Netherlands: Youth radicalize because of 'group slights'
Extreme-right youth strongly define themselves against Muslims, while fundamentalist Muslim youth barely bother with the right-radical subculture. Also 'average' White youth think on average more negatively of Muslims then the other way around.
This according to a study on why youth radicalize and sympathize with terrorism, conduced by the Universities of Utrecht and Amsterdam for the Dutch National Coordinator for Counterterrorism (NCTB). In addition to interviews with extreme-right and Muslim fundamentalist youth, the researchers conducted aan internet survey among 1,341 Muslims ad non-Muslims 13-21 years old. The NCTB also wanted to know what 'regular' youth thought of Muslim and right-wing extremism.
One point of agreement is that youth don't radicalize because they feel personally marginalized, says investigator Kees van den Bos, professor of social psychology at Utrecht. Most youth think that they themselves get enough opportunites. They are more susceptible for radical ideas if they have the idea that 'their own group' isn't treated fairly. "Feelings of injustice play a crucial role in the radicalization process".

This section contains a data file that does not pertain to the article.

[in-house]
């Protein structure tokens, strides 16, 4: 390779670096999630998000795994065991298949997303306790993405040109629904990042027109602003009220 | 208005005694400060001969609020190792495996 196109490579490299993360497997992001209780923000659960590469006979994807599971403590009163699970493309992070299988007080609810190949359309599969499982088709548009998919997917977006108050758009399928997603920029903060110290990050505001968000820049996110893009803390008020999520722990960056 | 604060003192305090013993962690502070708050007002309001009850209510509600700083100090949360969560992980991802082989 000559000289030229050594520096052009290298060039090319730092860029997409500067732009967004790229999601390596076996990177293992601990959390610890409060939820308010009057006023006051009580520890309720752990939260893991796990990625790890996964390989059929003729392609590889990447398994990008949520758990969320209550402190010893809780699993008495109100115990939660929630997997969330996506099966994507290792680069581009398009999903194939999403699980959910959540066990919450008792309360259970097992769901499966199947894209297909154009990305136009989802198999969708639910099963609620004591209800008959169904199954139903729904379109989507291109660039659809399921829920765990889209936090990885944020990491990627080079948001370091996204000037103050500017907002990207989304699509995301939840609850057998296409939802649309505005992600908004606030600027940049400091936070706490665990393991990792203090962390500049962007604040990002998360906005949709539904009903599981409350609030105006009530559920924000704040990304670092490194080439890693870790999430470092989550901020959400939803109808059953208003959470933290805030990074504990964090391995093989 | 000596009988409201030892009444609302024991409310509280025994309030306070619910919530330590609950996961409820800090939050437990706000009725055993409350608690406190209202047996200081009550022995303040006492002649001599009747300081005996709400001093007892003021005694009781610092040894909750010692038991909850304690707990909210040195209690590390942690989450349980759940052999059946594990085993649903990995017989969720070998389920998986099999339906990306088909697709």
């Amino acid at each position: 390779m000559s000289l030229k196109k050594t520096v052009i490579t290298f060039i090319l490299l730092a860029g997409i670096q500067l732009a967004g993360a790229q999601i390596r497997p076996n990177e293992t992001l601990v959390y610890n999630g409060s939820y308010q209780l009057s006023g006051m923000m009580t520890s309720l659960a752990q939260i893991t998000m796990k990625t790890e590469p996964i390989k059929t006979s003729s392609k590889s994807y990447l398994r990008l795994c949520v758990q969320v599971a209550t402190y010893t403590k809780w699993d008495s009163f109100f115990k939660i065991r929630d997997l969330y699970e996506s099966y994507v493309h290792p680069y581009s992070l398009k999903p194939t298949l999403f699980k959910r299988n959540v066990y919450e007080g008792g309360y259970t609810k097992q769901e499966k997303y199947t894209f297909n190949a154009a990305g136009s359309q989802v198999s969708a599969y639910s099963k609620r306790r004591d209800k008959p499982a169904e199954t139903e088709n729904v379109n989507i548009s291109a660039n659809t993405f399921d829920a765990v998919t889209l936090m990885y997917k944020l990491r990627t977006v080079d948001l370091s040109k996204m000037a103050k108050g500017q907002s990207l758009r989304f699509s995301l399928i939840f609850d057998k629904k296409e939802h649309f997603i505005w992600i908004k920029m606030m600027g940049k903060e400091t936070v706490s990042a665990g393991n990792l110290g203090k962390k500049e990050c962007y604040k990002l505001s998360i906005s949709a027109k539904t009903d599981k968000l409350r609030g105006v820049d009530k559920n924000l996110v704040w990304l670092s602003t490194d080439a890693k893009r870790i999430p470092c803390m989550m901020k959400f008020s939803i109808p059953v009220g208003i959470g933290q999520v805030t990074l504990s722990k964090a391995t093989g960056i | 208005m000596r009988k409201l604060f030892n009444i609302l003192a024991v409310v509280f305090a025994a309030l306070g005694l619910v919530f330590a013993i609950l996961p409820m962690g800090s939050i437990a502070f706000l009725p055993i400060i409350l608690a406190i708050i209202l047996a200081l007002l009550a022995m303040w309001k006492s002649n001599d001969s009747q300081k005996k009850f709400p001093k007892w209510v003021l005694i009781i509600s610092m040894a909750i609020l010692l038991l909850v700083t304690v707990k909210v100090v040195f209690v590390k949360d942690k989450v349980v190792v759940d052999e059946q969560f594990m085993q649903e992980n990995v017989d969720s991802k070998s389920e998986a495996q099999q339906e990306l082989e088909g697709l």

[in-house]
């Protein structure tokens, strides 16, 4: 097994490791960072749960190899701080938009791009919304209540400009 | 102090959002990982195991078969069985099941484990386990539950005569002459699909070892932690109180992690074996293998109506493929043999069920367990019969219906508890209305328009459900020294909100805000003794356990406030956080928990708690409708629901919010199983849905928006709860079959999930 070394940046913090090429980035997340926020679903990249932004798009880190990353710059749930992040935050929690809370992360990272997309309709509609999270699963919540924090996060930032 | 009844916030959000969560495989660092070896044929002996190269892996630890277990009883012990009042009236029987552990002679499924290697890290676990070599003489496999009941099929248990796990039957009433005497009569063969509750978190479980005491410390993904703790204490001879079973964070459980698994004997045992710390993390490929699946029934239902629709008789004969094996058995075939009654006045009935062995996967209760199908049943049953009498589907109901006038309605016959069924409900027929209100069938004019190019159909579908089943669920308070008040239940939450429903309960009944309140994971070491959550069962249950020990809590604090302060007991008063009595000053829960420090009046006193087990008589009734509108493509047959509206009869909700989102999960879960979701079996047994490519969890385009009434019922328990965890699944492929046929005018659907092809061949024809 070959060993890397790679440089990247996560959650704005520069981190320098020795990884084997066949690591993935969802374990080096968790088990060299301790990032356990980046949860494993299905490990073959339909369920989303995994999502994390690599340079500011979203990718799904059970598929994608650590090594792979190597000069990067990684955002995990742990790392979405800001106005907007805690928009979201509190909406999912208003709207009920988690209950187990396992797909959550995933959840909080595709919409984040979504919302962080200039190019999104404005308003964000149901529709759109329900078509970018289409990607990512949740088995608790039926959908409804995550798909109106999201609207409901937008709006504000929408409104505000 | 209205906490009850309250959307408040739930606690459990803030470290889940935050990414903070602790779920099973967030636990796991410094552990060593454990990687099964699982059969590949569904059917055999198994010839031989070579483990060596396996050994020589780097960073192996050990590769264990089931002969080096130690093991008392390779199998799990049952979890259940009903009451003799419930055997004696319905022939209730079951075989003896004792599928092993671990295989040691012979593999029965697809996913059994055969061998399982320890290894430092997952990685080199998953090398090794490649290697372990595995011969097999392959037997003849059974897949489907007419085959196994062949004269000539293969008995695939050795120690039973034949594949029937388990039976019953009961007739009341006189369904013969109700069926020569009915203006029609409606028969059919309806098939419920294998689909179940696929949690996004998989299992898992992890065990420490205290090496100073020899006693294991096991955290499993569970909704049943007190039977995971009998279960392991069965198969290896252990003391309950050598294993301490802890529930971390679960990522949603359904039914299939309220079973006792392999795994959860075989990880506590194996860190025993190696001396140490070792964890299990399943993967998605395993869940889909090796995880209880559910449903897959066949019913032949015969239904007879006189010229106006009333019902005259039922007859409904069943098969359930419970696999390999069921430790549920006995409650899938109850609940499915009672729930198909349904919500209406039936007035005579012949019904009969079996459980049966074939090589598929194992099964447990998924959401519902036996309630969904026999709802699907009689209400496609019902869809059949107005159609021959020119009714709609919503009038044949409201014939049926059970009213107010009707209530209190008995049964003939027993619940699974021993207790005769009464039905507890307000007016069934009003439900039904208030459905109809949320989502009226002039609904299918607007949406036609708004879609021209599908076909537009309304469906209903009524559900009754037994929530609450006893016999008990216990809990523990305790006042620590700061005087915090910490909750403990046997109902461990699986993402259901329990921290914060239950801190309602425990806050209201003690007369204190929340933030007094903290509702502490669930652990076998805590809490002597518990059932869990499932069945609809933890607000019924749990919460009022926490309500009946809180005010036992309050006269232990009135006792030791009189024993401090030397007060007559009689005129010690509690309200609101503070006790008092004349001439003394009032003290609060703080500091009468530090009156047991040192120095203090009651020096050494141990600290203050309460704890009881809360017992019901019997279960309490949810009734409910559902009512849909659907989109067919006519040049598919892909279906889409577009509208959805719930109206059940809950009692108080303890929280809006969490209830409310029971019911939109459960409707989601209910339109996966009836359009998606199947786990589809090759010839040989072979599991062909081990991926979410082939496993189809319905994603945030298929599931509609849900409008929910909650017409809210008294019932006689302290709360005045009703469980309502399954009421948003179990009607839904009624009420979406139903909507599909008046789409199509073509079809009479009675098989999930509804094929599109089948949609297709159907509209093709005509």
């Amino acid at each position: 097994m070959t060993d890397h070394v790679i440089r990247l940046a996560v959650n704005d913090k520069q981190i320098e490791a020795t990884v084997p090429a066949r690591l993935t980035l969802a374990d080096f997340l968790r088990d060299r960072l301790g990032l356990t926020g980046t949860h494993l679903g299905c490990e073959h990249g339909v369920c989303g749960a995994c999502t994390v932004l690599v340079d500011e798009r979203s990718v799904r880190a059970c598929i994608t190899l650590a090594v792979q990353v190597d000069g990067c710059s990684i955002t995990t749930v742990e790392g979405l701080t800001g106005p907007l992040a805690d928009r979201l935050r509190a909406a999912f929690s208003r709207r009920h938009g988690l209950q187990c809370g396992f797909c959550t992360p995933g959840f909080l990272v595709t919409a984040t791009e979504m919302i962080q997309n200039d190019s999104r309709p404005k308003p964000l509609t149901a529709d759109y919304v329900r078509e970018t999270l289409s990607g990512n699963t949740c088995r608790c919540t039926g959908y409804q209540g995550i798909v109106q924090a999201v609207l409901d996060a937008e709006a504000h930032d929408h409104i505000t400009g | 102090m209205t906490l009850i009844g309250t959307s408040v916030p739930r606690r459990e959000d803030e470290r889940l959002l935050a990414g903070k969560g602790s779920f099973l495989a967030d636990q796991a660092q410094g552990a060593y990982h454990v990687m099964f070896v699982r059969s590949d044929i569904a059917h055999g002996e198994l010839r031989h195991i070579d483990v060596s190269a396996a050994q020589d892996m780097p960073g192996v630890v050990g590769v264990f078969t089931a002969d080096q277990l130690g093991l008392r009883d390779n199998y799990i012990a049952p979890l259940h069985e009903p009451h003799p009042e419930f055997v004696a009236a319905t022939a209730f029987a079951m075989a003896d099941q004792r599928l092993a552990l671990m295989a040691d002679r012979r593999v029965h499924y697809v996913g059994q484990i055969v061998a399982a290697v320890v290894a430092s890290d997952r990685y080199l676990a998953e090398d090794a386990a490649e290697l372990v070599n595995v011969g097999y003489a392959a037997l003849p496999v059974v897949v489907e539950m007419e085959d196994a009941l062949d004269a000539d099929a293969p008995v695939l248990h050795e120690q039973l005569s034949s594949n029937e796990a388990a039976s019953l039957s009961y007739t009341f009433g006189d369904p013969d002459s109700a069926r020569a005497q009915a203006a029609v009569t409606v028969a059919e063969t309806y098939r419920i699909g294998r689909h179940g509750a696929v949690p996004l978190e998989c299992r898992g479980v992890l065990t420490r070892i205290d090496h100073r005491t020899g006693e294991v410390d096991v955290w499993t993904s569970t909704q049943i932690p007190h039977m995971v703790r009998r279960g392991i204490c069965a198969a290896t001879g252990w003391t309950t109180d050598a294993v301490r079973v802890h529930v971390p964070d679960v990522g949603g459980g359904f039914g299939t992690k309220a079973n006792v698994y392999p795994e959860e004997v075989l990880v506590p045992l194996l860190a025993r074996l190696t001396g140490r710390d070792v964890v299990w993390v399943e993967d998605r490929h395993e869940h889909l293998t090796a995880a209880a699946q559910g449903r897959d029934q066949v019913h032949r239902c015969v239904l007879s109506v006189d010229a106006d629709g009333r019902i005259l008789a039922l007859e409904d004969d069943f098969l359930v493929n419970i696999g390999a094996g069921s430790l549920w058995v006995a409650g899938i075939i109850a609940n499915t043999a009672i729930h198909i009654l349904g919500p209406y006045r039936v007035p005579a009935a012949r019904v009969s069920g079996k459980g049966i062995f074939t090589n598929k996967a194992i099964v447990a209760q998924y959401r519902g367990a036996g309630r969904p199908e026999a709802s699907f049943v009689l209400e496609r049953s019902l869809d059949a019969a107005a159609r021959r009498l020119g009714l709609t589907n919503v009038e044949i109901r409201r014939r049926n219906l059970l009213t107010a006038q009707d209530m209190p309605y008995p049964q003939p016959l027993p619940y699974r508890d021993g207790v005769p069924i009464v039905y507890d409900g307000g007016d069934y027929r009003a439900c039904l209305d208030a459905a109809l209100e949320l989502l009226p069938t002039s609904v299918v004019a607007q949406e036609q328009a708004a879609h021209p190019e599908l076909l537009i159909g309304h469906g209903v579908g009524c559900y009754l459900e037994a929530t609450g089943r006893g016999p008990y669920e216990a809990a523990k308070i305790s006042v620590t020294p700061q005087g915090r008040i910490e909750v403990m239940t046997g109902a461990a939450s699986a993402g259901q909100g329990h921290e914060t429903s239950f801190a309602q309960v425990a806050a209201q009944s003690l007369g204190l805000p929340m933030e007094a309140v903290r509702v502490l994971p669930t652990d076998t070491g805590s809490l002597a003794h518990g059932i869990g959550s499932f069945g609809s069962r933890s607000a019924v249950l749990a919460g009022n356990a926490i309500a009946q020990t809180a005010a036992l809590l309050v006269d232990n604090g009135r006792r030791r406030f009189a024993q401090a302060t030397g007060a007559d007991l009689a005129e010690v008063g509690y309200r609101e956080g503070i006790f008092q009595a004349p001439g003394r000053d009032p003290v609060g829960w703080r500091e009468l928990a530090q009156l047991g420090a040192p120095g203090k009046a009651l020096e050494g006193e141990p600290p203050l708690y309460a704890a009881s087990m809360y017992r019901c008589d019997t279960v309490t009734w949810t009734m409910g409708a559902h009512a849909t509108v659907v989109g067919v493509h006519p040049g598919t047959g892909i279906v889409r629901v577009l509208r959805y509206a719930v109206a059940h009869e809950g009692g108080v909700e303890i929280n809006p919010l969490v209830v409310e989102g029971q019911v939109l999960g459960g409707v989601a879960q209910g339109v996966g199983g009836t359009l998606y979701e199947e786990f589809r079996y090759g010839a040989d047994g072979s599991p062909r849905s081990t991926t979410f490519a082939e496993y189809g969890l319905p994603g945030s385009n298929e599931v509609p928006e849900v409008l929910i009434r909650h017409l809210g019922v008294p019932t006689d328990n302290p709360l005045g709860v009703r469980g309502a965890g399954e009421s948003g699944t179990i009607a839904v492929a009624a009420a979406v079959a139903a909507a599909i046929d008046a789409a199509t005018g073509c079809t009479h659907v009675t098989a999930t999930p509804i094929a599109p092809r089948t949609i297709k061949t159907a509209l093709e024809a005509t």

Fundamentalist Muslim youth experience mostly a "symbolic group threat," says Van den Bos. "When important symbols of Islam are attacked, they feel marginalized as a group." Extreme-right youth experience a more concerete 'danger': 'Muslims and immigrants snatch away our homes and jobs'.
Additionally, almost all the youth have in common that they reject terrorism. The more radical youth say they understand how that radicalization process work. Muslim youth seek the causes mostly within the group: 'Terrorist have insufficient knowledge of Islam'. According to the extreme-right, terrorism comes out of annoying experiences with 'foreigners'.
Both groups tend more strongly towards violence if they think the authorities are less legitimate. The internet study shows that most Muslims respect the Dutch govermnet (64%) and the police (almost 70%). Among the 'common Whites' that percentage is somewhat lower: respectively 57% and 62%.
Is it striking that almost 30% of the non-Muslims experience negative emotions in contact with other groups. Most Muslim youth (84%) don't experience that. White youth do feel more involved in Dutch society. That is not positive per-se, warns Van den Bos. Among Muslims involvement can be a buffer against radicalization. "By non-Muslims this can just lead to violence."
Source: Volkskrant (Dutch)